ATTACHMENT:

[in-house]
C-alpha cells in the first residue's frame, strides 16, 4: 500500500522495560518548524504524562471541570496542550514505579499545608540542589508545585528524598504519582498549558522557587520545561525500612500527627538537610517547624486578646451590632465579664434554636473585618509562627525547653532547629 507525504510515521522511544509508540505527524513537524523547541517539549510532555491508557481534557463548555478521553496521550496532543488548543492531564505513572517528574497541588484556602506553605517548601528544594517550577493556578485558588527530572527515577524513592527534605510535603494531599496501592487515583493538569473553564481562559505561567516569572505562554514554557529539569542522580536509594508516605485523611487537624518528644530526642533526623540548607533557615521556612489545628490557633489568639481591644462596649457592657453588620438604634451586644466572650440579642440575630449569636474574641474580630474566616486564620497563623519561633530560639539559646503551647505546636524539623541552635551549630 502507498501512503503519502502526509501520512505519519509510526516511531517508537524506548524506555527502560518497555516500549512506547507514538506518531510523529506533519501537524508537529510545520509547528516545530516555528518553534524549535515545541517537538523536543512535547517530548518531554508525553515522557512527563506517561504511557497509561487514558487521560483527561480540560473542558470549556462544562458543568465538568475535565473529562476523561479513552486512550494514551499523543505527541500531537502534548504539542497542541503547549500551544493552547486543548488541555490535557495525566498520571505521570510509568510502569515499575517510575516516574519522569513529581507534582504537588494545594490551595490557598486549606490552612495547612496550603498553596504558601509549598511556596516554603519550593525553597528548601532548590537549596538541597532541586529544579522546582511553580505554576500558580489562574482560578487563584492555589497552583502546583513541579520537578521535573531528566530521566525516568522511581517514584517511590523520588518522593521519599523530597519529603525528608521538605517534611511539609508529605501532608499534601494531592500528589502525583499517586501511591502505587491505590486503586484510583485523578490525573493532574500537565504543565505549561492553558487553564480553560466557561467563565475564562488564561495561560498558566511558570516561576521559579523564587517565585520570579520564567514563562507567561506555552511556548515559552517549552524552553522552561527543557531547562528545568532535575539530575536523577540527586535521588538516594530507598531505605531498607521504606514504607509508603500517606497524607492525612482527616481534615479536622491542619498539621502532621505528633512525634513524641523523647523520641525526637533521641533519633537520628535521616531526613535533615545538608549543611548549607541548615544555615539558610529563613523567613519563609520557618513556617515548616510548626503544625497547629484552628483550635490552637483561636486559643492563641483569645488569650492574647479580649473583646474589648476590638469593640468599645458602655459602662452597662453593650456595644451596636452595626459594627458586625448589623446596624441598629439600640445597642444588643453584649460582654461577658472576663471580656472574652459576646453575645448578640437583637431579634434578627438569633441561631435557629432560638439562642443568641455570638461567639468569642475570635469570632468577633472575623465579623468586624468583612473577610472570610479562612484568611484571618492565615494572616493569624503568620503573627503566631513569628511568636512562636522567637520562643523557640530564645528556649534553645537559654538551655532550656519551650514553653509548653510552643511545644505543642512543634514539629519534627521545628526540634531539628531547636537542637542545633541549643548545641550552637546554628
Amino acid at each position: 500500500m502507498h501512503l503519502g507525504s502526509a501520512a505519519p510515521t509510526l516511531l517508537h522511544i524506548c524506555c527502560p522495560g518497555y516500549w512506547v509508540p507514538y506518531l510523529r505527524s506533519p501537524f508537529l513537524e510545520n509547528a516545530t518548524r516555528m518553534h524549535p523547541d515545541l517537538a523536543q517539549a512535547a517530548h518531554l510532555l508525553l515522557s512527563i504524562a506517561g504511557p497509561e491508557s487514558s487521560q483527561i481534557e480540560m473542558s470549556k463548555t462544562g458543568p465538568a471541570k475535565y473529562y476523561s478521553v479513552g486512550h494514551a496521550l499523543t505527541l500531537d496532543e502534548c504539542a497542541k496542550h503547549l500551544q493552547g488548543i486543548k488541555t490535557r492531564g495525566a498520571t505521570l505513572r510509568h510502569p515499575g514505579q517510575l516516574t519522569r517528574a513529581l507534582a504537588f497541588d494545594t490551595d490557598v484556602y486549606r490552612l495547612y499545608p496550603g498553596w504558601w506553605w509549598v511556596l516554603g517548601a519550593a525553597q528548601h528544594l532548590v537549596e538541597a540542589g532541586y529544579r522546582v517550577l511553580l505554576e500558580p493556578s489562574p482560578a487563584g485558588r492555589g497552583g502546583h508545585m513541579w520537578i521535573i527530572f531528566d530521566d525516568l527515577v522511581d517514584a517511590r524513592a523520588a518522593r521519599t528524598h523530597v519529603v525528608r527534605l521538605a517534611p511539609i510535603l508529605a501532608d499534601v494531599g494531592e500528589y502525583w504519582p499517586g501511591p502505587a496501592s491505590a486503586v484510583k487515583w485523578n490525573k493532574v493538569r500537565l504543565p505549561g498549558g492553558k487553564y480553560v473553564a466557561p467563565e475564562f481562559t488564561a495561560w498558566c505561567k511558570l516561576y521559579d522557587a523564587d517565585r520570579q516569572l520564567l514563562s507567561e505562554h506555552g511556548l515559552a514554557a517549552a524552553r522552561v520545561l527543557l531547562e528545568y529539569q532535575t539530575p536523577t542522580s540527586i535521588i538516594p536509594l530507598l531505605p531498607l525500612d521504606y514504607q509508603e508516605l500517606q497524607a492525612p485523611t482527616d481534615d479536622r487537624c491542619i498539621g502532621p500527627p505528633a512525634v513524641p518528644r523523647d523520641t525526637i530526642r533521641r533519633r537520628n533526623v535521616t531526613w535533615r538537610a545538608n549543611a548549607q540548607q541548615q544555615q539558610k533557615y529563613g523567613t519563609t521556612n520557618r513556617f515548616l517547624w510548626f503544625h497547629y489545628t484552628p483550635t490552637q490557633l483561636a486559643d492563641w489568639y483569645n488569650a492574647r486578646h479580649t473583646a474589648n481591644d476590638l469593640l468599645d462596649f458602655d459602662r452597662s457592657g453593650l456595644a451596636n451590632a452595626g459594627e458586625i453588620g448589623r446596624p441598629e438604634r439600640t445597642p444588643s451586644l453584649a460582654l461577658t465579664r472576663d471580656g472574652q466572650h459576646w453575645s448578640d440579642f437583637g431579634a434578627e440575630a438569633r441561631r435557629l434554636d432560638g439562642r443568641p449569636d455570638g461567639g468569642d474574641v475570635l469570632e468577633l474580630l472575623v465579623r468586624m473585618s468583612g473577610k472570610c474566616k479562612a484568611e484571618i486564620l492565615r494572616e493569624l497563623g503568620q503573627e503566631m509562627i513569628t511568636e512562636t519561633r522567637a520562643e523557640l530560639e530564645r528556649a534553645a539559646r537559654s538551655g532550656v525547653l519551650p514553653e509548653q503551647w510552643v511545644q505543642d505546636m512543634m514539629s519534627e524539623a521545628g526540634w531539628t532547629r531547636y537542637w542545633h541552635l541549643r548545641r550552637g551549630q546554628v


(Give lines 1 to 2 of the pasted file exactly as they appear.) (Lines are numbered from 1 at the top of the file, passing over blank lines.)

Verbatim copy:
[in-house]
C-alpha cells in the first residue's frame, strides 16, 4: 500500500522495560518548524504524562471541570496542550514505579499545608540542589508545585528524598504519582498549558522557587520545561525500612500527627538537610517547624486578646451590632465579664434554636473585618509562627525547653532547629 507525504510515521522511544509508540505527524513537524523547541517539549510532555491508557481534557463548555478521553496521550496532543488548543492531564505513572517528574497541588484556602506553605517548601528544594517550577493556578485558588527530572527515577524513592527534605510535603494531599496501592487515583493538569473553564481562559505561567516569572505562554514554557529539569542522580536509594508516605485523611487537624518528644530526642533526623540548607533557615521556612489545628490557633489568639481591644462596649457592657453588620438604634451586644466572650440579642440575630449569636474574641474580630474566616486564620497563623519561633530560639539559646503551647505546636524539623541552635551549630 502507498501512503503519502502526509501520512505519519509510526516511531517508537524506548524506555527502560518497555516500549512506547507514538506518531510523529506533519501537524508537529510545520509547528516545530516555528518553534524549535515545541517537538523536543512535547517530548518531554508525553515522557512527563506517561504511557497509561487514558487521560483527561480540560473542558470549556462544562458543568465538568475535565473529562476523561479513552486512550494514551499523543505527541500531537502534548504539542497542541503547549500551544493552547486543548488541555490535557495525566498520571505521570510509568510502569515499575517510575516516574519522569513529581507534582504537588494545594490551595490557598486549606490552612495547612496550603498553596504558601509549598511556596516554603519550593525553597528548601532548590537549596538541597532541586529544579522546582511553580505554576500558580489562574482560578487563584492555589497552583502546583513541579520537578521535573531528566530521566525516568522511581517514584517511590523520588518522593521519599523530597519529603525528608521538605517534611511539609508529605501532608499534601494531592500528589502525583499517586501511591502505587491505590486503586484510583485523578490525573493532574500537565504543565505549561492553558487553564480553560466557561467563565475564562488564561495561560498558566511558570516561576521559579523564587517565585520570579520564567514563562507567561506555552511556548515559552517549552524552553522552561527543557531547562528545568532535575539530575536523577540527586535521588538516594530507598531505605531498607521504606514504607509508603500517606497524607492525612482527616481534615479536622491542619498539621502532621505528633512525634513524641523523647523520641525526637533521641533519633537520628535521616531526613535533615545538608549543611548549607541548615544555615539558610529563613523567613519563609520557618513556617515548616510548626503544625497547629484552628483550635490552637483561636486559643492563641483569645488569650492574647479580649473583646474589648476590638469593640468599645458602655459602662452597662453593650456595644451596636452595626459594627458586625448589623446596624441598629439600640445597642444588643453584649460582654461577658472576663471580656472574652459576646453575645448578640437583637431579634434578627438569633441561631435557629432560638439562642443568641455570638461567639468569642475570635469570632468577633472575623465579623468586624468583612473577610472570610479562612484568611484571618492565615494572616493569624503568620503573627503566631513569628511568636512562636522567637520562643523557640530564645528556649534553645537559654538551655532550656519551650514553653509548653510552643511545644505543642512543634514539629519534627521545628526540634531539628531547636537542637542545633541549643548545641550552637546554628